Gord Howarth rolls into new year perfectly

bowleramaIn the over 50-year history of Bowlerama Stoney Creek, there had been only five perfect 300 games in 10-pin – now there are six. Gord Howarth followed a 209 first game with the 300 and avoided a letdown as happens so often, as he tripped a 231 for a 740 triple.

The first perfecto was tallied by Phil Morris on lanes one and two way back in 1971, only our second-ever after Harvey Bray’s 300 in 1963 at Hamilton Centre Bowl. What followed was a long dry spell until former manager Bruce Cockburn dealt a 300 in April 1996, and 13 months later, scored his second 300 at the 24-lane house. Less than a year later, Al Tone notched the fourth perfect game. Then another long wait until the first month of the 2011-12 season when Roy Katz was perfect.

Another former manager, Bill Ciach, threw a perfect 450 (five pins) in the 1970s. Perfect 300 games this season now total five with Conrad Merkir, Art Oliver Jr., Matt Lewis, and Jeff Easton the others. There have been no 299s or 298s, but Conrad Merkir threw a 296 and Jeff Easton a 295.

800px-BowlingballEd Margueratt has fired his sixth 600 triple in the last seven weeks with a 661 (245) in CSL play at Skyway Lanes and Mike Ellis bagged a 648 (246), and 628 (248); Derek Hannah had a 598, and Jim Margueratt scored a 213 single. Lisa Howard blasted a 245 for the Skyway ladies. Dylan Herchenroder slapped his highest ever triple in Las Vegas league action with games of 232, 237, 228, for an impressive 697. Jeff Laing topped 700 with games of 259, 212, 233 for 733 in P&G play. Tracey Rooke scored a big 650 (227, 225, 198), Paul Ward had 632 (255), Mark Winger posted 642 (243), and Mick Anderer had no open frames in a 677 (220, 241, 216) set. Super singles included Carrie Steeves, 225, Lynda Hirschmann, 213, and Kerry Fellows, 201.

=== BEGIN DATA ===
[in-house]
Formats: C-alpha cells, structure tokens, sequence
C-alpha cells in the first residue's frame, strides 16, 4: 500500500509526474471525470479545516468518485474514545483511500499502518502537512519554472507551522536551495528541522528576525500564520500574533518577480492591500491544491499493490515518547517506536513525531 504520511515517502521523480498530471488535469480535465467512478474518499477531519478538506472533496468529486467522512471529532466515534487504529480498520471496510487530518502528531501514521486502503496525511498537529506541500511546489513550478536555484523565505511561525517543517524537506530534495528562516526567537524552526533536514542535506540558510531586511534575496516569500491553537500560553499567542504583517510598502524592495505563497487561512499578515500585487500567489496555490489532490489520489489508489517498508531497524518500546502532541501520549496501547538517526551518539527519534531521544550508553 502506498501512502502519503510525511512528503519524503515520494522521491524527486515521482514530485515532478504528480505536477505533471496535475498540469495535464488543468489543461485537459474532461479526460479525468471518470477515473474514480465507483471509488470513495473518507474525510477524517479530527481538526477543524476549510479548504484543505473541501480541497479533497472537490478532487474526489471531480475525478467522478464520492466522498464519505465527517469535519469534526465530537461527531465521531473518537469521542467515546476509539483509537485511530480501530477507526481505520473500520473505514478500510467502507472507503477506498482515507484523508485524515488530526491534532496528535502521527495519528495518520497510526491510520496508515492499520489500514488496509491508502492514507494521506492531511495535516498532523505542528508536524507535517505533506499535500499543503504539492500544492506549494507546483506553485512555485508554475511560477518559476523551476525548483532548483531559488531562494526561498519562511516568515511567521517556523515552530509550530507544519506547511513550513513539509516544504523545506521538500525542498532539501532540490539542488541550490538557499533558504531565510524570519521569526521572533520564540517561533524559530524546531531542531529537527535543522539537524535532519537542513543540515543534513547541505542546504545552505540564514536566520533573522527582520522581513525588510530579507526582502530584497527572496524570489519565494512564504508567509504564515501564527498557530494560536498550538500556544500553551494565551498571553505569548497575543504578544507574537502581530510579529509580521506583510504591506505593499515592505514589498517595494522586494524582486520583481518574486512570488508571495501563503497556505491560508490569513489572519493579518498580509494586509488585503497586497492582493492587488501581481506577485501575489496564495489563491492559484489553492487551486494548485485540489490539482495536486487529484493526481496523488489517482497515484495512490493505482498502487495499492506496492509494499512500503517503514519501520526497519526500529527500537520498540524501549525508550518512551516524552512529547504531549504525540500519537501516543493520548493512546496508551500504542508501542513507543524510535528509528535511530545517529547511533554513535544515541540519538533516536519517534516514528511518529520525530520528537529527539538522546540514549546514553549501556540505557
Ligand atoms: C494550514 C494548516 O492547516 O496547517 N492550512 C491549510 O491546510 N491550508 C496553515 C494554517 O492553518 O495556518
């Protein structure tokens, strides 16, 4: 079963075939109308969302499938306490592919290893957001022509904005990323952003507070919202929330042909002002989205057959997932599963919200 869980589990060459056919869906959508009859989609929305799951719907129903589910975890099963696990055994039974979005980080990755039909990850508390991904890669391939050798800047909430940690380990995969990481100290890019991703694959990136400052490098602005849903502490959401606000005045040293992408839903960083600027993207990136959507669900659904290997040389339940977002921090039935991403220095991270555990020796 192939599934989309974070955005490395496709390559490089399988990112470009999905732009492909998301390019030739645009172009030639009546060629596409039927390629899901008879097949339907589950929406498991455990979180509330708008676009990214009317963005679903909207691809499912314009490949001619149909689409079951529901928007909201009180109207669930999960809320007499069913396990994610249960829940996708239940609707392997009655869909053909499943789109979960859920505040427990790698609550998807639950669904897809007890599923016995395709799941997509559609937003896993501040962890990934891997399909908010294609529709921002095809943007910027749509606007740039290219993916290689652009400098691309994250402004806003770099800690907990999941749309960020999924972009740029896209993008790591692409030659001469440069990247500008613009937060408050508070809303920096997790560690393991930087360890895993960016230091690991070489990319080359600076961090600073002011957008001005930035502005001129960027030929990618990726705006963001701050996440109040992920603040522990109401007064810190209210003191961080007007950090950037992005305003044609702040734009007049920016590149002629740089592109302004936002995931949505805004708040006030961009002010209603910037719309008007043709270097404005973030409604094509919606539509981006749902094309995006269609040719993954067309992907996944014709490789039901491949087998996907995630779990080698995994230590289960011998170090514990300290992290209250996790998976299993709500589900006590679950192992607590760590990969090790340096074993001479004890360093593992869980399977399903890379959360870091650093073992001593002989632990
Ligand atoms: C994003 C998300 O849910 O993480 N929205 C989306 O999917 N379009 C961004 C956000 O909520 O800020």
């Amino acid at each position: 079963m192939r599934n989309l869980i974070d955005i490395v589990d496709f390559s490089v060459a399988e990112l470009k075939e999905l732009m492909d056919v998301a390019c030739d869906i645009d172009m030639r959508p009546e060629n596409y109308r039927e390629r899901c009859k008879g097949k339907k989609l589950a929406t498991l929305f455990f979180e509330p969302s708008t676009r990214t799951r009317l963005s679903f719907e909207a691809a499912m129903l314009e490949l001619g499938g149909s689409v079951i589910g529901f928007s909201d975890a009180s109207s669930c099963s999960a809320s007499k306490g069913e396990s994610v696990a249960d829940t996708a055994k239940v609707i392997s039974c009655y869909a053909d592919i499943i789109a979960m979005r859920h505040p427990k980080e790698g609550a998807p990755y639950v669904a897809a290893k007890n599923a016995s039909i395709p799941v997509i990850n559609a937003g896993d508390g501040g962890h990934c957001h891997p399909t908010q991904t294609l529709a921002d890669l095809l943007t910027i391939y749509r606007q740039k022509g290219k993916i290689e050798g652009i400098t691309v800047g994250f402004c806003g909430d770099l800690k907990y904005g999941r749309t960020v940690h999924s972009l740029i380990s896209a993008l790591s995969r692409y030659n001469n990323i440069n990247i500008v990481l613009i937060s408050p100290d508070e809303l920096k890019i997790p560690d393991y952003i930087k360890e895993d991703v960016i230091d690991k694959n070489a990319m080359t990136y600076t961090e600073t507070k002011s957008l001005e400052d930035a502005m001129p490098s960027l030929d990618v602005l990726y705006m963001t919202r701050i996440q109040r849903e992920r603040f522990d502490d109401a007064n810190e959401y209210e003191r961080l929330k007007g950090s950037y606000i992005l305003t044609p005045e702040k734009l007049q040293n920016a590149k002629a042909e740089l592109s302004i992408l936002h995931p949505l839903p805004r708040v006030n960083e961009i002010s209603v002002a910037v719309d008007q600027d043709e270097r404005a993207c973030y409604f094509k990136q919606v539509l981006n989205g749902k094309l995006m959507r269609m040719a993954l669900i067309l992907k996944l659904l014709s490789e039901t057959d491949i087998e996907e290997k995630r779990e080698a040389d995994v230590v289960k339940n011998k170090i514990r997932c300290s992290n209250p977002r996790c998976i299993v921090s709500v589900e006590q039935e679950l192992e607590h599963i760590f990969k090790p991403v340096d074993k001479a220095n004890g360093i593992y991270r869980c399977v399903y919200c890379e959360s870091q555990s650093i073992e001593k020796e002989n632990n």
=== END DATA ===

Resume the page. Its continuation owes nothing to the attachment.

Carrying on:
Reliable June Najbor reports for the Skyway juniors that Carter Bailey stirred a 617 (187, 205, 225) and Austin Gottlieb had 563 with a 221 game. Oreston MacDonald, 60 average, improved every game with 82, 108, and 115 for a 305. Brady Renaud raised his 99 average over 100 with games of 111, 129, and 109 for a 349. Joshua Hanes, 59 average, scored a 270 triple with high games of 106 and 94 and Leigha Hanes, 33 average, slapped a 94 game. Norman Walton was consistent with games of 94, 94, 95.

The “Strike Out For A Cure” Bowl-A-Thon for the Canadian Diabetes Association is set for Skyway on Jan. 11 from 1 p.m. to 4 p.m.

For the Burlington Bowl Men, Rhys Westmoreland had 656 and 632 (226), Dave Perovich had 643, George Grant scored 630, John Lush posted a 626, Don Lupton was good for 602 (223). Other highlights included Rick Garant, 266, Rick Watkinson, 258, Rick Gurman, 247, Daryl Woodjetts, 244, and Steve MacKinnon, 226. Also at this 48-lane house, John Neskovic had 233, Duncan Robson, 232, Scott Charles, 230, Charlie Mahy, 229, Steve Wagg, 226, Greg Salo, 214, Murray Alexander, 211, Peter Winstanley, 210, Wanda Watson, 208, Bill Campbell, 200, and Jim Fenbow was close to a 200 with a 199, 58 pins over average.

Joey Welling saved the best for last as a 247 slipped him over 600 to a 603. Mike Fisher hooked a 220 single and Mike Scargall was seven pins better at 227. Penny Hazi was just over her 160 average with 167 and 177, before exploding for a 232 for a 576.

Matt Havens gave 800 a go at Star Lanes but came up 12 pins short at 788 (268, 264, 256). With a 129 average, Joel St. Onge-Richard was plus 174 after two games as scores of 221 and 211 gave him a 432 double. A plus-12 in game three of 141 lifted him to a 573 triple, a staggering plus-186. Mike Malecki also started strong at 225 for a 540 triple.


A nun as a pin-setter? Yes. Sister Irene set up for five-pin play at Notre Dame Academy Annex on Snake Road in Waterdown. The lanes were featured in a Hamilton Spectator story on July 15, 1998 when the balls, pins, etc. were auctioned off. They were installed in the annex basement in the early 1960s.

Hamilton’s former “Mayor of the Morning”, Paul Hanover was also a pin-setter at the lanes in the old Lister Building basement.

If a Queenston Bowl pin-boy had to take a break, owner Carl Balon was behind lanes one and two until the break was over. Why lanes one and two? They were the closest to the front counter if his service was needed there.